When I am older and looking back at my high school experience at Sunset, I would tell future teenagers about the opportunities I was granted by my school. Through Sunset, I have been able to take the classes I am passionate about to further my education to pursue my dream of being a Physician's Assistant. My favorite class I took at Sunset was Anatomy and Psychology! I was also privileged enough to join the Health Careers Program in which I was able to obtain a Medical Assistant certification and a plethora of invaluable clinical/patient skills. My experiences in Health Careers alone has reminded me why I wanted to become a PA in the first place- to serve the needs of not only my generation, but future, and past generations well. Being in the healthcare field is about giving back to those in need and helping communities receive the quality care they deserve. Since freshman year, I was driven to achieve my goals which has manifested in academic excellence all throughout my high school career. I would tell future teenagers my academic rigor was a direct result of the excitement I felt about the classes I was taking. The skills I have learned from being so academically driven will transfer into being a successful undergrad and graduate school student as well. Overall, my high school experiences like taking the classes I was genuinely interested in has set me up for success in that it aided me in my pathway to becoming an established professional in the medical field. These experiences and who I became as a result are directly responsible for my ability to serve the needs of my generation through my passion for healthcare.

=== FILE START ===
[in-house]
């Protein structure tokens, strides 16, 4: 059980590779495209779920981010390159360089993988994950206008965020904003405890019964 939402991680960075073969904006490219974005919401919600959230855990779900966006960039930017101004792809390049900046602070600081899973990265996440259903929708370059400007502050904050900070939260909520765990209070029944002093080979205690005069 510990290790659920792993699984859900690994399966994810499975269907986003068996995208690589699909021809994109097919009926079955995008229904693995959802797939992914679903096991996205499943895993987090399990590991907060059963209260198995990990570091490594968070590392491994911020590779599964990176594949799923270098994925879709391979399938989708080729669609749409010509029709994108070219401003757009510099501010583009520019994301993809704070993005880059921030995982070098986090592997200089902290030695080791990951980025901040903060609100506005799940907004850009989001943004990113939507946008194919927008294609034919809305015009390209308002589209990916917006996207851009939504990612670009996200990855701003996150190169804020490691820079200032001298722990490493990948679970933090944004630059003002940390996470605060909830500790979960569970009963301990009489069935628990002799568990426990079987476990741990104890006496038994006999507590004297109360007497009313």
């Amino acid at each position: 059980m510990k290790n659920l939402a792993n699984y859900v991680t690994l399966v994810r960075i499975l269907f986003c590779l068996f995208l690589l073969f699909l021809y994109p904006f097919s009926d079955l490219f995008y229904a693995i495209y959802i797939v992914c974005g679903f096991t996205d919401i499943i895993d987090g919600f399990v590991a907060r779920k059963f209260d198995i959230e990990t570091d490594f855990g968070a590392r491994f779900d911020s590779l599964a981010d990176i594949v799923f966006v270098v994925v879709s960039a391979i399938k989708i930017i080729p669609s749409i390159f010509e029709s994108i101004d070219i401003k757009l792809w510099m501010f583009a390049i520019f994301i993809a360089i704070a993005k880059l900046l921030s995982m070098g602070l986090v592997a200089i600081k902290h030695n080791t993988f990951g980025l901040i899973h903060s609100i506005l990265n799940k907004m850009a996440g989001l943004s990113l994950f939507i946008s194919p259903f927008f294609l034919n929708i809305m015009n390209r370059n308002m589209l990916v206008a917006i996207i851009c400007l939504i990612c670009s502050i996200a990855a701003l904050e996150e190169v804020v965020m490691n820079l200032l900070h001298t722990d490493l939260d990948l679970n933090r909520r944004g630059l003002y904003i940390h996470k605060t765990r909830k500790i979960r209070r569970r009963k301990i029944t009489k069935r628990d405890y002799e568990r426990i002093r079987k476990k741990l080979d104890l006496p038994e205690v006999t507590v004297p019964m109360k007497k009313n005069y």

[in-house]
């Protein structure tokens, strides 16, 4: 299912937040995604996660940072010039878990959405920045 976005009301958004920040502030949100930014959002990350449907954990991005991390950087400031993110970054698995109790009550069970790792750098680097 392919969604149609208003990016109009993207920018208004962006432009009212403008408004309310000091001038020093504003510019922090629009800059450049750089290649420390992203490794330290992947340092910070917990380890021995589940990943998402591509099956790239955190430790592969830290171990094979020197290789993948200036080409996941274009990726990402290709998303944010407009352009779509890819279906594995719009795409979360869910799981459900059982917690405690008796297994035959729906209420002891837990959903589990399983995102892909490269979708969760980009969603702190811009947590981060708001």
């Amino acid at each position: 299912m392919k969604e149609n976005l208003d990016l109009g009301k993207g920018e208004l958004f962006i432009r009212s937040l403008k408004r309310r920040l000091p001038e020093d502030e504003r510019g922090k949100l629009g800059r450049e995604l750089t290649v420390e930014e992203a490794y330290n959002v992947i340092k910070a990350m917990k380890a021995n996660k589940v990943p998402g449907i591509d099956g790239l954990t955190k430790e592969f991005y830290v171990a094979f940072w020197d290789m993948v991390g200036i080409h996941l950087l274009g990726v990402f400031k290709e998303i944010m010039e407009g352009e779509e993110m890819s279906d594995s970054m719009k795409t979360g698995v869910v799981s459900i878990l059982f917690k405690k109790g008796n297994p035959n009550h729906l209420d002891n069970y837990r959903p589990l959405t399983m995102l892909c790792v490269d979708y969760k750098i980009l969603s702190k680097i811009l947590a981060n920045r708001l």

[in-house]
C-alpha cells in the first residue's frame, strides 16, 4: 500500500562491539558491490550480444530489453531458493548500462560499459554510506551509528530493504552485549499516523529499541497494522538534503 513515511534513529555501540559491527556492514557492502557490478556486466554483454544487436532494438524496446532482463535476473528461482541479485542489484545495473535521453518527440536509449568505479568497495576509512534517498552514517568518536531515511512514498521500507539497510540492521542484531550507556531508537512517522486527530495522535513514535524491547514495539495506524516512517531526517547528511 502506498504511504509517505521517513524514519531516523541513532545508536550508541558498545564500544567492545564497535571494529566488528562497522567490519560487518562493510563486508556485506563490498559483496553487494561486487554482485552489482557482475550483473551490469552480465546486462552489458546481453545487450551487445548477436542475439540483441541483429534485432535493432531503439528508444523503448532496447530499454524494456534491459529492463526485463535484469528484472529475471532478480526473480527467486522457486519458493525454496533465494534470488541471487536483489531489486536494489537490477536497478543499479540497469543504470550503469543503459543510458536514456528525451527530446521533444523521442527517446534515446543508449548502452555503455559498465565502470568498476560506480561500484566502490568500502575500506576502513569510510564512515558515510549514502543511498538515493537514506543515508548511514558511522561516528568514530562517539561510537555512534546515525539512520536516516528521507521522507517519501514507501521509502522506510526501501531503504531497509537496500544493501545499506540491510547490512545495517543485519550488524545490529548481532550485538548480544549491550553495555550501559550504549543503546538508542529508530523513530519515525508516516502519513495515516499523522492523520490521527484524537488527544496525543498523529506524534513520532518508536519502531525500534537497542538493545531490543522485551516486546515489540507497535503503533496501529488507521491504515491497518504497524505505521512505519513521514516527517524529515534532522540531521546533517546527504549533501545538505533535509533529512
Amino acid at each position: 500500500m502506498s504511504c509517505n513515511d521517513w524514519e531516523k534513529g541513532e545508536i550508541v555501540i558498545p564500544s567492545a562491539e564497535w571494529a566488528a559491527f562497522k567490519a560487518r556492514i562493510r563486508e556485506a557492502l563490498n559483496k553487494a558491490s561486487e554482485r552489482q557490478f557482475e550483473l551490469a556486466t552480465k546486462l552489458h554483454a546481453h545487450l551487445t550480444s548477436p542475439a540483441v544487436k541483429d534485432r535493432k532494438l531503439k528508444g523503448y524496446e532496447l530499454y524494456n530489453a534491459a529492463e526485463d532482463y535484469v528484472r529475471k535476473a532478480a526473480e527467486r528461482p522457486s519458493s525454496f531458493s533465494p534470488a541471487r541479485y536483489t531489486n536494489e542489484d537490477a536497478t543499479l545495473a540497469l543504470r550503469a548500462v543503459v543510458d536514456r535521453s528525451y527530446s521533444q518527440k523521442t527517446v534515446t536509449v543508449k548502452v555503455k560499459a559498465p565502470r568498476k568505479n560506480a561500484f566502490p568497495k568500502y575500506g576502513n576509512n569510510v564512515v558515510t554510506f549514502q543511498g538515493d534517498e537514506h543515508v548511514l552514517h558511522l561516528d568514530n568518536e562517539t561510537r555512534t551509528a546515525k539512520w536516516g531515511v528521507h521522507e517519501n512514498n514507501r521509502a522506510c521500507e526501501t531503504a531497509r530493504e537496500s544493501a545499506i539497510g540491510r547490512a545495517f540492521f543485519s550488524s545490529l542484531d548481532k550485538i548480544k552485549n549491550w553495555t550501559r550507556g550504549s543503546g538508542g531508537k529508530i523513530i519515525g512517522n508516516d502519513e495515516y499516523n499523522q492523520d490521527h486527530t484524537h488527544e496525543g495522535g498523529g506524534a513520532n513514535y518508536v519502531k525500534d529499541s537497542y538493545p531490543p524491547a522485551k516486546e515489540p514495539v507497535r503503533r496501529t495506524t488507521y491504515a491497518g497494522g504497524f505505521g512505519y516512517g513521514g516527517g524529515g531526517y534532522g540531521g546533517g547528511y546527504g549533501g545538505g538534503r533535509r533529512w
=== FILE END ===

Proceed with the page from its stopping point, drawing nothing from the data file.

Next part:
Lovely is kind, driven, a hard worker, and an all around great person. I have seen Lovely interact with her peers in a variety of settings, and I know I can count on her to complete any task and help lead those around her. Lovely sees the world as a place where all people can grow and thrive, but only if everyone is aware of current societal expectations and how to change those for the better. She is a quality human being who is an asset to any organization of which she is a part.